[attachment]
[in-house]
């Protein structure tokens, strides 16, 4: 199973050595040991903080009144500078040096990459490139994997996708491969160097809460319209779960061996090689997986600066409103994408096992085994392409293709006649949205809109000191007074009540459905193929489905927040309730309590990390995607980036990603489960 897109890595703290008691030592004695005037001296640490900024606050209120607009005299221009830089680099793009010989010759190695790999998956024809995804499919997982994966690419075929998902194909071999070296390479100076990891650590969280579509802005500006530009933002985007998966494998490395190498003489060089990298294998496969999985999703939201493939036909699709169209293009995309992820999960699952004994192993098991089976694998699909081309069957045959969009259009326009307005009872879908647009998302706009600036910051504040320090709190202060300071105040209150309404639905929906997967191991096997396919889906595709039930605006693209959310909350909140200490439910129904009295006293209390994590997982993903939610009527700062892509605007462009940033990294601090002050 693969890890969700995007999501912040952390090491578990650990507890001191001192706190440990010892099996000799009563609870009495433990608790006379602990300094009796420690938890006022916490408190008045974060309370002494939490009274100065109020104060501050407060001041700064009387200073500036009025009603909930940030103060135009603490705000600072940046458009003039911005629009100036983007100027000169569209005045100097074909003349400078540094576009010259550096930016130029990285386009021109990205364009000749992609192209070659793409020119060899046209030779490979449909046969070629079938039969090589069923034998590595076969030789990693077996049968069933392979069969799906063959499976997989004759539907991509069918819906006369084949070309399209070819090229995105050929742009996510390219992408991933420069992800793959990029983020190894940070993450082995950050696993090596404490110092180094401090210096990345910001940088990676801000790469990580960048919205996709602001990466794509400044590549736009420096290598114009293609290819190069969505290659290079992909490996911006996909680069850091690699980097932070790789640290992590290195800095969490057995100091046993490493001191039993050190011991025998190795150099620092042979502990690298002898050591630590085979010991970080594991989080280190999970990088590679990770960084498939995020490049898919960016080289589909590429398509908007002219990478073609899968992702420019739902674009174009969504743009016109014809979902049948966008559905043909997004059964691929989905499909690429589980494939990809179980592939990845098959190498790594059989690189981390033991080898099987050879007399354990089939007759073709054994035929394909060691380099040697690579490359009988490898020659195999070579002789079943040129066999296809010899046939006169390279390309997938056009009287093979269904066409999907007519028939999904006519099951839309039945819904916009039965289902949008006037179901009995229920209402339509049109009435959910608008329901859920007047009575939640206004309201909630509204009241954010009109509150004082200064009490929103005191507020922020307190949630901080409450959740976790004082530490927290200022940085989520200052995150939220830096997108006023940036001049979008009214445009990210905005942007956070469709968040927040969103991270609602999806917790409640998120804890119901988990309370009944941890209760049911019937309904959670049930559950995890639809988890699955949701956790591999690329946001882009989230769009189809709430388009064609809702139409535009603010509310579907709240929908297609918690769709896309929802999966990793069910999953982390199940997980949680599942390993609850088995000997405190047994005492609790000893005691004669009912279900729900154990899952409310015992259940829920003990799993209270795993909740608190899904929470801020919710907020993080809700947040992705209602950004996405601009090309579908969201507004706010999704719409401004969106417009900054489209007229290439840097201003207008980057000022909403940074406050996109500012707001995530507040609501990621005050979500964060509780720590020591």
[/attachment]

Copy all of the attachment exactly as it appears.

[in-house]
């Protein structure tokens, strides 16, 4: 199973050595040991903080009144500078040096990459490139994997996708491969160097809460319209779960061996090689997986600066409103994408096992085994392409293709006649949205809109000191007074009540459905193929489905927040309730309590990390995607980036990603489960 897109890595703290008691030592004695005037001296640490900024606050209120607009005299221009830089680099793009010989010759190695790999998956024809995804499919997982994966690419075929998902194909071999070296390479100076990891650590969280579509802005500006530009933002985007998966494998490395190498003489060089990298294998496969999985999703939201493939036909699709169209293009995309992820999960699952004994192993098991089976694998699909081309069957045959969009259009326009307005009872879908647009998302706009600036910051504040320090709190202060300071105040209150309404639905929906997967191991096997396919889906595709039930605006693209959310909350909140200490439910129904009295006293209390994590997982993903939610009527700062892509605007462009940033990294601090002050 693969890890969700995007999501912040952390090491578990650990507890001191001192706190440990010892099996000799009563609870009495433990608790006379602990300094009796420690938890006022916490408190008045974060309370002494939490009274100065109020104060501050407060001041700064009387200073500036009025009603909930940030103060135009603490705000600072940046458009003039911005629009100036983007100027000169569209005045100097074909003349400078540094576009010259550096930016130029990285386009021109990205364009000749992609192209070659793409020119060899046209030779490979449909046969070629079938039969090589069923034998590595076969030789990693077996049968069933392979069969799906063959499976997989004759539907991509069918819906006369084949070309399209070819090229995105050929742009996510390219992408991933420069992800793959990029983020190894940070993450082995950050696993090596404490110092180094401090210096990345910001940088990676801000790469990580960048919205996709602001990466794509400044590549736009420096290598114009293609290819190069969505290659290079992909490996911006996909680069850091690699980097932070790789640290992590290195800095969490057995100091046993490493001191039993050190011991025998190795150099620092042979502990690298002898050591630590085979010991970080594991989080280190999970990088590679990770960084498939995020490049898919960016080289589909590429398509908007002219990478073609899968992702420019739902674009174009969504743009016109014809979902049948966008559905043909997004059964691929989905499909690429589980494939990809179980592939990845098959190498790594059989690189981390033991080898099987050879007399354990089939007759073709054994035929394909060691380099040697690579490359009988490898020659195999070579002789079943040129066999296809010899046939006169390279390309997938056009009287093979269904066409999907007519028939999904006519099951839309039945819904916009039965289902949008006037179901009995229920209402339509049109009435959910608008329901859920007047009575939640206004309201909630509204009241954010009109509150004082200064009490929103005191507020922020307190949630901080409450959740976790004082530490927290200022940085989520200052995150939220830096997108006023940036001049979008009214445009990210905005942007956070469709968040927040969103991270609602999806917790409640998120804890119901988990309370009944941890209760049911019937309904959670049930559950995890639809988890699955949701956790591999690329946001882009989230769009189809709430388009064609809702139409535009603010509310579907709240929908297609918690769709896309929802999966990793069910999953982390199940997980949680599942390993609850088995000997405190047994005492609790000893005691004669009912279900729900154990899952409310015992259940829920003990799993209270795993909740608190899904929470801020919710907020993080809700947040992705209602950004996405601009090309579908969201507004706010999704719409401004969106417009900054489209007229290439840097201003207008980057000022909403940074406050996109500012707001995530507040609501990621005050979500964060509780720590020591």